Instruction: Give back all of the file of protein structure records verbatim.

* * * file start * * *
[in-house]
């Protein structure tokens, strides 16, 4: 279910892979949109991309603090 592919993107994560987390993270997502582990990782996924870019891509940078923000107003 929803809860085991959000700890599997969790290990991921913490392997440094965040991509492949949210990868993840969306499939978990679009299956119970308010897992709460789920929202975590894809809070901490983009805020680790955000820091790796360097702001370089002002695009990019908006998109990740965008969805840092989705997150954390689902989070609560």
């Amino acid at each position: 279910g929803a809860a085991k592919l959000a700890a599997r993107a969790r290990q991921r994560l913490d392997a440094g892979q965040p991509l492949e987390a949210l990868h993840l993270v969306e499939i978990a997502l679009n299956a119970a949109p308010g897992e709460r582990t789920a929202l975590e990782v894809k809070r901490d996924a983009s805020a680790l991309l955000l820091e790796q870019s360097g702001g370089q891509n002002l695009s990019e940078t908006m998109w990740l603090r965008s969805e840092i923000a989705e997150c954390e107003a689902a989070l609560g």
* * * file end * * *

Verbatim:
[in-house]
């Protein structure tokens, strides 16, 4: 279910892979949109991309603090 592919993107994560987390993270997502582990990782996924870019891509940078923000107003 929803809860085991959000700890599997969790290990991921913490392997440094965040991509492949949210990868993840969306499939978990679009299956119970308010897992709460789920929202975590894809809070901490983009805020680790955000820091790796360097702001370089002002695009990019908006998109990740965008969805840092989705997150954390689902989070609560």
């Amino acid at each position: 279910g929803a809860a085991k592919l959000a700890a599997r993107a969790r290990q991921r994560l913490d392997a440094g892979q965040p991509l492949e987390a949210l990868h993840l993270v969306e499939i978990a997502l679009n299956a119970a949109p308010g897992e709460r582990t789920a929202l975590e990782v894809k809070r901490d996924a983009s805020a680790l991309l955000l820091e790796q870019s360097g702001g370089q891509n002002l695009s990019e940078t908006m998109w990740l603090r965008s969805e840092i923000a989705e997150c954390e107003a689902a989070l609560g």